Manslaughter charges against the Original Sixteen to One Mine, company president Mike Miller, and manager Jonathan Farrell, were dismissed by Judge Stanley Young Jr. in Downieville, California.
An initial investigation into the death of miner Mark Fussell by local authorities and the California Occupational Safety and Health Administration (Cal-OSHA) resulted in no charges being filed. Fussell died November 6, 2000, when his head hit a protruding ore chute while he was driving a piece of equipment.
The California District Attorney's Association (CDAA), a private organization, was able to obtain permission from outgoing Sierra County District Attorney to pursue charges against the mine and company officials over 16 months after the accident.
The CDAA obtained an indictment via a grand jury rather than using the traditional method of a preliminary hearing. Grand juries hear testimony only from prosecuting attorneys. Defense attorneys are not present and don't have the opportunity to cross exam witnesses.
On February 13, 2003, Judge Young agreed with a defense motion that evidence was improperly withheld from the grand jury, including the fact that an inspection of the mine was made by Cal-OSHA a week prior to the accident and no potential hazards were noted.
Current Sierra County District Attorney Larry Allen stated, "The standard for a trial is considerably higher than for an indictment. In this sort of case, nine out of ten times [the prosecution] would get a hung jury or a 'not guilty' verdict. In light of this, facts with which I have become aware since taking office, and the considerable expense to the county, I have closed the book on this incident."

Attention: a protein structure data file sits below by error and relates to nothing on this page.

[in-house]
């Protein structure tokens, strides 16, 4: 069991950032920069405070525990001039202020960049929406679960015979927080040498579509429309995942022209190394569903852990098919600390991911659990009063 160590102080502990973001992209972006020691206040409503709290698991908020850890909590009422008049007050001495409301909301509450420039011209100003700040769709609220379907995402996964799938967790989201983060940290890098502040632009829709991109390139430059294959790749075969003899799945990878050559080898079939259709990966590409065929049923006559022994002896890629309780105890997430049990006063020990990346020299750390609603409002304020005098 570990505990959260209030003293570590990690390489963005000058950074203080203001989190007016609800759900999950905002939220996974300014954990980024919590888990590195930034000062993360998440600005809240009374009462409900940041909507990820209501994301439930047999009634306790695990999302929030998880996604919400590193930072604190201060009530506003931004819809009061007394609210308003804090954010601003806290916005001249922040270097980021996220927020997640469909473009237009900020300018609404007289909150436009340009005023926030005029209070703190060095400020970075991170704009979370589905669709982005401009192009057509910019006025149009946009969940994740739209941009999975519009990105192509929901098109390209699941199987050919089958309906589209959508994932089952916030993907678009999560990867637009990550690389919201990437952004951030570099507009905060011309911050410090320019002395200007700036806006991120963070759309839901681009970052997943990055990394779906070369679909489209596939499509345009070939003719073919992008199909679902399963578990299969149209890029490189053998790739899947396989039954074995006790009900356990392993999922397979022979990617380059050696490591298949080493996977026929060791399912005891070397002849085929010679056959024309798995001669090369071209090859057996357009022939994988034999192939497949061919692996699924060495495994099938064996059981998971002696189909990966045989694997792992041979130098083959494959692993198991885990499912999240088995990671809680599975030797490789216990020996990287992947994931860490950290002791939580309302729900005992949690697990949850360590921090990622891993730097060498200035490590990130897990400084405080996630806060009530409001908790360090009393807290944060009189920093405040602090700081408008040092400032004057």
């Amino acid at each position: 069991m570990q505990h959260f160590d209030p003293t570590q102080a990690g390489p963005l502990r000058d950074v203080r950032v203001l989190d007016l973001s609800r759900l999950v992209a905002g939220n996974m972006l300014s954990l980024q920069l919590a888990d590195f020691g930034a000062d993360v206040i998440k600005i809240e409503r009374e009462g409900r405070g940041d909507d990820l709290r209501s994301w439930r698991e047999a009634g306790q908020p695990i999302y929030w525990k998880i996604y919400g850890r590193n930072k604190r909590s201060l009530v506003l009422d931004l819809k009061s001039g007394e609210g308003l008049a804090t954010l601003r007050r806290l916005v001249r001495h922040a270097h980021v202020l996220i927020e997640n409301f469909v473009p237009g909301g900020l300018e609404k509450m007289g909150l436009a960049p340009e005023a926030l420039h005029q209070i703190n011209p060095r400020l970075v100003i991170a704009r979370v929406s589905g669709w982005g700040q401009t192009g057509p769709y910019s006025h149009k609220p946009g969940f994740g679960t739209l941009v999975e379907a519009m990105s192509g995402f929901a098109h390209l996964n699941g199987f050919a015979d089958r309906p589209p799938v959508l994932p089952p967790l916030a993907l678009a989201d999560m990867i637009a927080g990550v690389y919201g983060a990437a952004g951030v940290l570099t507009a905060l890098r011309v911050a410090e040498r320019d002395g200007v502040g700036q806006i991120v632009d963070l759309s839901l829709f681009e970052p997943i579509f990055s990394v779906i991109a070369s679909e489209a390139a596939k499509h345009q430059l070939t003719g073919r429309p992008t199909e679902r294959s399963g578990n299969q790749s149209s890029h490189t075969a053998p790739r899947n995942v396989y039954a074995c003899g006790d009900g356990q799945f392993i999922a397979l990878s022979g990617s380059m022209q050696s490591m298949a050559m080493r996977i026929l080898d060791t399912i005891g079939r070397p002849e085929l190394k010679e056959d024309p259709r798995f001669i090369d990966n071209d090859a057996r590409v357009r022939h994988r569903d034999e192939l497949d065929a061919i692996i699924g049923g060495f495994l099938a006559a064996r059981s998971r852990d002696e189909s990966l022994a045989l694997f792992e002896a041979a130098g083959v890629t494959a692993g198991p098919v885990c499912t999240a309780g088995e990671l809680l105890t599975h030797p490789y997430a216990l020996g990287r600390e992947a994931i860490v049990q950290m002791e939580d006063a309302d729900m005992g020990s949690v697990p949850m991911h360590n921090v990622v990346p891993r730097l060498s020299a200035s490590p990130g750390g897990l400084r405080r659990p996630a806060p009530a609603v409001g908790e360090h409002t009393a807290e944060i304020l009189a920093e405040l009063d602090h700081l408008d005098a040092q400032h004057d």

Allen said a recent underground tour of the mine's accident site made his understanding of the incident much clearer.
Mike Miller stated, "The CDAA behaved unethically, lied to the grand jury, and caused damage that may prove permanent to the mine. They have undertaken a policy of 'rural cleansing,' attempting to destroy all facets of rural life."
Miller stated he is exploring filing a civil suit against CDAA prosecutors. Although the prosecutors enjoy immunity in most circumstances, that immunity doesn't apply if the complainant can prove they acted with malice.
The CDAA has taken criticism for pursuing cases that might not otherwise make it to court. Thomas Crary, a former CDAA member who represented the mine in this case, stated, "…there are professional ethics that prohibit a private attorney looking to be retained in a specific case, especially for money."
The CDAA is now 0-2 when prosecuting industrial accidents. They have two additional cases currently working their way through the courts.